The JFF is in Bavaria, Germany. There are two JFF centers in Munich and field offices in Augsburg and Berlin.
The JFF promotes media literacy amongst children and adolescents through active media work and develops media educational concepts for all fields of education. Since 1949 the JFF has been investigating how younger generations deal with media through research and practical experience. The media usage of adolescents and promoting media competence has been the starting point for JFF activities in the fields of research and pedagogical work for more than 60 years. Combining empirical research and educational practice is characteristic of the work of JFF. Research results form the basis of educational schemes for educational, developmental, and cultural work with children and adolescents. These research activities are reciprocally supplemented by educational practice.

Digital Manifesto

There are numerous JFF publications on the topic of early digital media education. In addition to books such as “Wischen, klicken, knipsen – Medienarbeit mit Kindern”, the magazine “merz – medien+ erziehung” has also devoted various issues to the topic.

How we work

Through the facilitation of projects such as Modellversuch Medienkompetenz in der Frühpädagogik stärken and the campaign Startchance kita.digital (regarding concepts for media education in more than 500 Bavarian Kindergarten in cooperation with the IFP – Staatsinstitut für Frühpädagogik) or BLM Erzieherinnenfortbildung (Training for educators), the JFF provides expert knowledge, content advice, as well as financial and technical support to children’s groups and their educational staff. Numerous events designed to train and qualify educationalstaff and students to facilitate their own media education activities play an especially important role in our outreach to other media initiatives.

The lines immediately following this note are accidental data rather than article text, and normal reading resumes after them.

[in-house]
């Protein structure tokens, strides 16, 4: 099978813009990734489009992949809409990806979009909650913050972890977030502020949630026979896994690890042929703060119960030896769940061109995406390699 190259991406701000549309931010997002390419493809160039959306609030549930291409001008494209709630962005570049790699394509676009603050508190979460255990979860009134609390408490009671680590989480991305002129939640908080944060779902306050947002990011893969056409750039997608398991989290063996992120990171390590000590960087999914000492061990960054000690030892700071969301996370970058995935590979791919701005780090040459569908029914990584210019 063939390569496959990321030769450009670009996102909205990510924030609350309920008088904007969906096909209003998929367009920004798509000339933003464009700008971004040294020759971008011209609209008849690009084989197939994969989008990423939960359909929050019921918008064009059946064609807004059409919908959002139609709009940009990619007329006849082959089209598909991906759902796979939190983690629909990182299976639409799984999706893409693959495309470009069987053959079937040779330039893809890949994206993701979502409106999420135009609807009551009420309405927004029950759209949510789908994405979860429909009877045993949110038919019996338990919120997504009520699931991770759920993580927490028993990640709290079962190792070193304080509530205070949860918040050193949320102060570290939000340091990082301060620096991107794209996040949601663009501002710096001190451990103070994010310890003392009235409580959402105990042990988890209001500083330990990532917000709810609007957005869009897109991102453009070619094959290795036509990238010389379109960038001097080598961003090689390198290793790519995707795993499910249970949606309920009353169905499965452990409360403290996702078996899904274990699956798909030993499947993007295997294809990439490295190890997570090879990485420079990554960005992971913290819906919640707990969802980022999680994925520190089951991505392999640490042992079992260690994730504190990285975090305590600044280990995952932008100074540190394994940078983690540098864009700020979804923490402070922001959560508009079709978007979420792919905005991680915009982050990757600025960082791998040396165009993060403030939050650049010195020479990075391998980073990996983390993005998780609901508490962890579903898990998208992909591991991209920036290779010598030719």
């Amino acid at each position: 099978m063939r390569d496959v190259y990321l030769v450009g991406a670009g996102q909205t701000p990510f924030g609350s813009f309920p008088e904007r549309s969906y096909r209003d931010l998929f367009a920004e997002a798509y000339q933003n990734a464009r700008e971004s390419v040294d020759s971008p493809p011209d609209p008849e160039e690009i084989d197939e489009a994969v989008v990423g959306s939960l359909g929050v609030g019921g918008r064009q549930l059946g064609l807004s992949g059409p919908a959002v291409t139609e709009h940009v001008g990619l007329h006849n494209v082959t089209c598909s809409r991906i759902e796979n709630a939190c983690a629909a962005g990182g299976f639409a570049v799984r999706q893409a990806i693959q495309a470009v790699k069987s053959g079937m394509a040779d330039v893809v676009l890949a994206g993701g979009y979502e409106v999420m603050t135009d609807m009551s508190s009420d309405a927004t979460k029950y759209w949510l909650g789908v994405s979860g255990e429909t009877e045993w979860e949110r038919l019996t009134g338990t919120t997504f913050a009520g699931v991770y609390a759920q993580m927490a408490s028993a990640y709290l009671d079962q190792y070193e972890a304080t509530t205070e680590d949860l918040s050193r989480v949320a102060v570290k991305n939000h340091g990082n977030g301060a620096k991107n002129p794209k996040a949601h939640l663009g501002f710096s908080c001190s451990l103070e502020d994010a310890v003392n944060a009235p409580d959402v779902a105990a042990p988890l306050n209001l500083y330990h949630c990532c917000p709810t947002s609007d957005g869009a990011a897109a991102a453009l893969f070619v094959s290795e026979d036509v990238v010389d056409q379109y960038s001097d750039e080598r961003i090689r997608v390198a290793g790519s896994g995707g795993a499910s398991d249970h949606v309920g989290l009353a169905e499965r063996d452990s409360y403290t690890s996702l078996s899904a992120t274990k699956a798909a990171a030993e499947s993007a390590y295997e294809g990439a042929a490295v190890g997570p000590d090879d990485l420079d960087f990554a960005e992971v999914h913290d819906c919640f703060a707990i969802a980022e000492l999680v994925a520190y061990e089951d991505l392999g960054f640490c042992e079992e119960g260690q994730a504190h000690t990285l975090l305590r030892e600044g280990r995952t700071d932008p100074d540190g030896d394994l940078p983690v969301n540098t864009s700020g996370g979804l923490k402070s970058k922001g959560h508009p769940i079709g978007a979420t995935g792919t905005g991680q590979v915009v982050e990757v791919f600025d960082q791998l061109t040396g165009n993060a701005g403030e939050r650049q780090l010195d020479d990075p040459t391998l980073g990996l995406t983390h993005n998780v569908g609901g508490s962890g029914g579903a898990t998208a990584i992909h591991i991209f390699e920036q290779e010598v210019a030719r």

Who we work with

The JFF is active in regional and Germany-wide media education networks such as Inter@ktiv – a communal framework in Munich – and FRAME, a network of Germanspeaking media centers. Both share the institute’s dedication to establishing media education structures, concepts, and models in media education.

Wie die Bilder laufen Lernen [transl: How pictures learn to move]

The project “How pictures learn to move” is aimed at preschoolers and first-year school beginners. In a playful and age adapted way, they learn how images come into motion, learn how film and television images are created, and how they can create moving images themselves.


Medien_Weiter_Bildung is a continuing education blog for pedagogical professionals in child and youth welfare and other interested professionals.

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